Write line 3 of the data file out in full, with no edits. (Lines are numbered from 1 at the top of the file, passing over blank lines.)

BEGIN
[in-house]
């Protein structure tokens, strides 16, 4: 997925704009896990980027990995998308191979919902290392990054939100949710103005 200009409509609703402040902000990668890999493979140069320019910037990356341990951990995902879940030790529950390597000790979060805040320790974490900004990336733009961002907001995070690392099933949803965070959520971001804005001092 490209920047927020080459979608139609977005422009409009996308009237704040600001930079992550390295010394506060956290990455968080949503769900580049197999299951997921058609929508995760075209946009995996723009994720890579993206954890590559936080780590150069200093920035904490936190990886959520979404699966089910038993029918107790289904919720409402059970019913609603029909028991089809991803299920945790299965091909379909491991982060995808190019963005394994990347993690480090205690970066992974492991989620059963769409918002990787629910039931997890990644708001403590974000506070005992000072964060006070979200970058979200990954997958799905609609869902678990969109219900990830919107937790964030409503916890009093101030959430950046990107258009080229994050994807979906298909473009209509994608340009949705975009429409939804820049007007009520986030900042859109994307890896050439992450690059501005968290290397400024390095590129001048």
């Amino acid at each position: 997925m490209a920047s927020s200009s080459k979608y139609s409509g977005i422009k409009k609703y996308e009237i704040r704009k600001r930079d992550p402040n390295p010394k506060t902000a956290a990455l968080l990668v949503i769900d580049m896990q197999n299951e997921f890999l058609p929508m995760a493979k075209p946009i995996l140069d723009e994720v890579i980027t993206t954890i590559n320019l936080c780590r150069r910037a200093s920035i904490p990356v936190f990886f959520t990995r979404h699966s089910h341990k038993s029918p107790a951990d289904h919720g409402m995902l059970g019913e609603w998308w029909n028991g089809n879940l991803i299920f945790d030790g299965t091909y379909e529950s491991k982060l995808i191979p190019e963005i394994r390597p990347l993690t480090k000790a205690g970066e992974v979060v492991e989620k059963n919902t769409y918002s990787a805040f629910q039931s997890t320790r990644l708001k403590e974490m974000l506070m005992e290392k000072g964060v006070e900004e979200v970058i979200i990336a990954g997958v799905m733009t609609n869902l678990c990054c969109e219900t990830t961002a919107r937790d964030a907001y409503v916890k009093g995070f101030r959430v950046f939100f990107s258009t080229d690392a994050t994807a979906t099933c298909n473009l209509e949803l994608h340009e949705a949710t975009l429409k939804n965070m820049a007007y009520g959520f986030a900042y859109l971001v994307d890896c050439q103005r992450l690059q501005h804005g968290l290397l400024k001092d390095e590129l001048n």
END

């Amino acid at each position: 997925m490209a920047s927020s200009s080459k979608y139609s409509g977005i422009k409009k609703y996308e009237i704040r704009k600001r930079d992550p402040n390295p010394k506060t902000a956290a990455l968080l990668v949503i769900d580049m896990q197999n299951e997921f890999l058609p929508m995760a493979k075209p946009i995996l140069d723009e994720v890579i980027t993206t954890i590559n320019l936080c780590r150069r910037a200093s920035i904490p990356v936190f990886f959520t990995r979404h699966s089910h341990k038993s029918p107790a951990d289904h919720g409402m995902l059970g019913e609603w998308w029909n028991g089809n879940l991803i299920f945790d030790g299965t091909y379909e529950s491991k982060l995808i191979p190019e963005i394994r390597p990347l993690t480090k000790a205690g970066e992974v979060v492991e989620k059963n919902t769409y918002s990787a805040f629910q039931s997890t320790r990644l708001k403590e974490m974000l506070m005992e290392k000072g964060v006070e900004e979200v970058i979200i990336a990954g997958v799905m733009t609609n869902l678990c990054c969109e219900t990830t961002a919107r937790d964030a907001y409503v916890k009093g995070f101030r959430v950046f939100f990107s258009t080229d690392a994050t994807a979906t099933c298909n473009l209509e949803l994608h340009e949705a949710t975009l429409k939804n965070m820049a007007y009520g959520f986030a900042y859109l971001v994307d890896c050439q103005r992450l690059q501005h804005g968290l290397l400024k001092d390095e590129l001048n």